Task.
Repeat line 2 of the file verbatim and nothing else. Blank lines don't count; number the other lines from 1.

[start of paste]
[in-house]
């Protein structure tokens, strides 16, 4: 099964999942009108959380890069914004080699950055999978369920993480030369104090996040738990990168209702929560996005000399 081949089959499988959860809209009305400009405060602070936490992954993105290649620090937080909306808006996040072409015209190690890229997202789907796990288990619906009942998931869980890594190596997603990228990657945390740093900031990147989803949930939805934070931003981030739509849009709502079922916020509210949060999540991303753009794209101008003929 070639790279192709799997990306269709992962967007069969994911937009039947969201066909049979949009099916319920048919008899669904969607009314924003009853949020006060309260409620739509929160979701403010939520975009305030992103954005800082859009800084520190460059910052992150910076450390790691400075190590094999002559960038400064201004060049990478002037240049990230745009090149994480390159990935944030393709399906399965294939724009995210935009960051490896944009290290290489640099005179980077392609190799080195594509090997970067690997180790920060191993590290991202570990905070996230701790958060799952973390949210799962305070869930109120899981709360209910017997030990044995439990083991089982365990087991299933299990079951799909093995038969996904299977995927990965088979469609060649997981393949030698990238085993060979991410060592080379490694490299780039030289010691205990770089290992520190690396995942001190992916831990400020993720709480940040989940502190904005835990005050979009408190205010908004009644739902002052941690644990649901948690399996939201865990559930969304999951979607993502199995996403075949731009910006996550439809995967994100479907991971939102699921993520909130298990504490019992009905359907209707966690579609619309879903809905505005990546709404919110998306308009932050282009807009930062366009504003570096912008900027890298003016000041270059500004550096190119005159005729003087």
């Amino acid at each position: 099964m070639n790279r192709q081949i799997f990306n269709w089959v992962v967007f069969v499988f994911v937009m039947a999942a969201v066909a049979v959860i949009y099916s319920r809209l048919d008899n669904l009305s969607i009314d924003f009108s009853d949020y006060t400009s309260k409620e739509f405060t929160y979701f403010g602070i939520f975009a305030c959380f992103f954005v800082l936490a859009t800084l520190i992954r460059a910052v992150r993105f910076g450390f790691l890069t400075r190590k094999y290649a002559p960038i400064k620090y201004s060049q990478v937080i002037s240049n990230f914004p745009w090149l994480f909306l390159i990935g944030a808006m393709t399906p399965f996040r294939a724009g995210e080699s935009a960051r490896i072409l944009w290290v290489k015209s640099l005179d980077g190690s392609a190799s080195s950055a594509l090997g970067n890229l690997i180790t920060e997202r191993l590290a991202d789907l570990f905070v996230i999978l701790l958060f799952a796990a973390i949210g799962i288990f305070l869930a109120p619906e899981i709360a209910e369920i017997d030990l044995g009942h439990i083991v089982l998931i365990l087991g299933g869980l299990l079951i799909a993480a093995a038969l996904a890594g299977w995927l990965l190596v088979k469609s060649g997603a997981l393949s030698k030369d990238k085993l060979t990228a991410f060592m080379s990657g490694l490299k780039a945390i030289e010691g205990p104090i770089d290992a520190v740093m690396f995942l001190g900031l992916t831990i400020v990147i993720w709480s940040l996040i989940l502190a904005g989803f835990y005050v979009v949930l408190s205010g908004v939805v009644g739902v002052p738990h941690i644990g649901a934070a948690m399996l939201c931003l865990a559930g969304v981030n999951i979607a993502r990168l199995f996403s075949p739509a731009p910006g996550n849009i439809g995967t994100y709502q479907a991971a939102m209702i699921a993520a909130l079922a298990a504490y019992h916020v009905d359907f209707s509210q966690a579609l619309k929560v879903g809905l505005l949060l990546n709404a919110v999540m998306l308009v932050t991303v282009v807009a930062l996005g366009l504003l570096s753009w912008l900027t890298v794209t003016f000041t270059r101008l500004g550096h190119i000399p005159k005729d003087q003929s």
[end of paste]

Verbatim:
């Protein structure tokens, strides 16, 4: 099964999942009108959380890069914004080699950055999978369920993480030369104090996040738990990168209702929560996005000399 081949089959499988959860809209009305400009405060602070936490992954993105290649620090937080909306808006996040072409015209190690890229997202789907796990288990619906009942998931869980890594190596997603990228990657945390740093900031990147989803949930939805934070931003981030739509849009709502079922916020509210949060999540991303753009794209101008003929 070639790279192709799997990306269709992962967007069969994911937009039947969201066909049979949009099916319920048919008899669904969607009314924003009853949020006060309260409620739509929160979701403010939520975009305030992103954005800082859009800084520190460059910052992150910076450390790691400075190590094999002559960038400064201004060049990478002037240049990230745009090149994480390159990935944030393709399906399965294939724009995210935009960051490896944009290290290489640099005179980077392609190799080195594509090997970067690997180790920060191993590290991202570990905070996230701790958060799952973390949210799962305070869930109120899981709360209910017997030990044995439990083991089982365990087991299933299990079951799909093995038969996904299977995927990965088979469609060649997981393949030698990238085993060979991410060592080379490694490299780039030289010691205990770089290992520190690396995942001190992916831990400020993720709480940040989940502190904005835990005050979009408190205010908004009644739902002052941690644990649901948690399996939201865990559930969304999951979607993502199995996403075949731009910006996550439809995967994100479907991971939102699921993520909130298990504490019992009905359907209707966690579609619309879903809905505005990546709404919110998306308009932050282009807009930062366009504003570096912008900027890298003016000041270059500004550096190119005159005729003087």